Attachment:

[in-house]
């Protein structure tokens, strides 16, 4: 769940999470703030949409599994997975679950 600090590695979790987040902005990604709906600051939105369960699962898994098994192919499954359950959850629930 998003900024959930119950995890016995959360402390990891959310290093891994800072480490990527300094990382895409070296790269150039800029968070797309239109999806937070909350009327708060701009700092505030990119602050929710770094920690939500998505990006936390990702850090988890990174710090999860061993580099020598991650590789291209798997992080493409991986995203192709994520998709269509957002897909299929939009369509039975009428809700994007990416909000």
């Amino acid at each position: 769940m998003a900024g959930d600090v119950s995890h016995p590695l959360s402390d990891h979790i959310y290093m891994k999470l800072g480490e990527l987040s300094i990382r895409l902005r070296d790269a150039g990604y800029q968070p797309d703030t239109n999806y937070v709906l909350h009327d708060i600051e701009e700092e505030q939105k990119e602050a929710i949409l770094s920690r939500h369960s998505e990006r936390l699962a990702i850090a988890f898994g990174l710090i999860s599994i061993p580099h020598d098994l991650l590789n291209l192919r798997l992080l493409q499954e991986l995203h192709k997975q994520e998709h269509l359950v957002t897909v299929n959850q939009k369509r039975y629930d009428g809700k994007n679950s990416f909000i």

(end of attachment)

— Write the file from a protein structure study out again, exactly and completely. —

[in-house]
């Protein structure tokens, strides 16, 4: 769940999470703030949409599994997975679950 600090590695979790987040902005990604709906600051939105369960699962898994098994192919499954359950959850629930 998003900024959930119950995890016995959360402390990891959310290093891994800072480490990527300094990382895409070296790269150039800029968070797309239109999806937070909350009327708060701009700092505030990119602050929710770094920690939500998505990006936390990702850090988890990174710090999860061993580099020598991650590789291209798997992080493409991986995203192709994520998709269509957002897909299929939009369509039975009428809700994007990416909000």
């Amino acid at each position: 769940m998003a900024g959930d600090v119950s995890h016995p590695l959360s402390d990891h979790i959310y290093m891994k999470l800072g480490e990527l987040s300094i990382r895409l902005r070296d790269a150039g990604y800029q968070p797309d703030t239109n999806y937070v709906l909350h009327d708060i600051e701009e700092e505030q939105k990119e602050a929710i949409l770094s920690r939500h369960s998505e990006r936390l699962a990702i850090a988890f898994g990174l710090i999860s599994i061993p580099h020598d098994l991650l590789n291209l192919r798997l992080l493409q499954e991986l995203h192709k997975q994520e998709h269509l359950v957002t897909v299929n959850q939009k369509r039975y629930d009428g809700k994007n679950s990416f909000i």